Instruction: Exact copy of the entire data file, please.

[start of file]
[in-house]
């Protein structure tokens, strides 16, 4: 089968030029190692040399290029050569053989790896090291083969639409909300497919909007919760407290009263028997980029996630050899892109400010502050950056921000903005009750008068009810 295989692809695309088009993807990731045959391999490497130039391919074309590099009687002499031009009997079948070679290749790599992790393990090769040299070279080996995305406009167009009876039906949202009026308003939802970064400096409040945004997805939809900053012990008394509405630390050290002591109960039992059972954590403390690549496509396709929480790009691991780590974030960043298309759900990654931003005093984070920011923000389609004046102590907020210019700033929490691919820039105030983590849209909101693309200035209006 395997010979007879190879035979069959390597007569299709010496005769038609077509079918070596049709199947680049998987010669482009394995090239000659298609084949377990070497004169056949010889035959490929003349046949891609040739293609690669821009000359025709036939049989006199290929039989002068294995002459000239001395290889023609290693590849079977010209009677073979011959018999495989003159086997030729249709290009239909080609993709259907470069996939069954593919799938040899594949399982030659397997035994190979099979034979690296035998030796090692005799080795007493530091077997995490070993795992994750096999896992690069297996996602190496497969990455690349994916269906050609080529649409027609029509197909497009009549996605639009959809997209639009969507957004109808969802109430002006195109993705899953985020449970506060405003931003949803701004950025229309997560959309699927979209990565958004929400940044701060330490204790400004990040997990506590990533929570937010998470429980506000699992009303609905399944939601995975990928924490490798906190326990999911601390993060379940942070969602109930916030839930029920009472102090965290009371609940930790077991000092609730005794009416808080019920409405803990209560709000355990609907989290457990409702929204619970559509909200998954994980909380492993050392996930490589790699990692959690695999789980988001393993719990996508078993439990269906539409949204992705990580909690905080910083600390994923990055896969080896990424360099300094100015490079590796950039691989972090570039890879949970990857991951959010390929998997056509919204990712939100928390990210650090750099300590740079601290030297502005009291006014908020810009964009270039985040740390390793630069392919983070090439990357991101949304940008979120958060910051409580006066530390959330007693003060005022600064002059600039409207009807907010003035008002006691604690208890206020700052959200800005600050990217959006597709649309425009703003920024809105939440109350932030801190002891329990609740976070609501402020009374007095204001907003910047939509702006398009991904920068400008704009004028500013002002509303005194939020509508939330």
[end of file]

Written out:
[in-house]
């Protein structure tokens, strides 16, 4: 089968030029190692040399290029050569053989790896090291083969639409909300497919909007919760407290009263028997980029996630050899892109400010502050950056921000903005009750008068009810 295989692809695309088009993807990731045959391999490497130039391919074309590099009687002499031009009997079948070679290749790599992790393990090769040299070279080996995305406009167009009876039906949202009026308003939802970064400096409040945004997805939809900053012990008394509405630390050290002591109960039992059972954590403390690549496509396709929480790009691991780590974030960043298309759900990654931003005093984070920011923000389609004046102590907020210019700033929490691919820039105030983590849209909101693309200035209006 395997010979007879190879035979069959390597007569299709010496005769038609077509079918070596049709199947680049998987010669482009394995090239000659298609084949377990070497004169056949010889035959490929003349046949891609040739293609690669821009000359025709036939049989006199290929039989002068294995002459000239001395290889023609290693590849079977010209009677073979011959018999495989003159086997030729249709290009239909080609993709259907470069996939069954593919799938040899594949399982030659397997035994190979099979034979690296035998030796090692005799080795007493530091077997995490070993795992994750096999896992690069297996996602190496497969990455690349994916269906050609080529649409027609029509197909497009009549996605639009959809997209639009969507957004109808969802109430002006195109993705899953985020449970506060405003931003949803701004950025229309997560959309699927979209990565958004929400940044701060330490204790400004990040997990506590990533929570937010998470429980506000699992009303609905399944939601995975990928924490490798906190326990999911601390993060379940942070969602109930916030839930029920009472102090965290009371609940930790077991000092609730005794009416808080019920409405803990209560709000355990609907989290457990409702929204619970559509909200998954994980909380492993050392996930490589790699990692959690695999789980988001393993719990996508078993439990269906539409949204992705990580909690905080910083600390994923990055896969080896990424360099300094100015490079590796950039691989972090570039890879949970990857991951959010390929998997056509919204990712939100928390990210650090750099300590740079601290030297502005009291006014908020810009964009270039985040740390390793630069392919983070090439990357991101949304940008979120958060910051409580006066530390959330007693003060005022600064002059600039409207009807907010003035008002006691604690208890206020700052959200800005600050990217959006597709649309425009703003920024809105939440109350932030801190002891329990609740976070609501402020009374007095204001907003910047939509702006398009991904920068400008704009004028500013002002509303005194939020509508939330």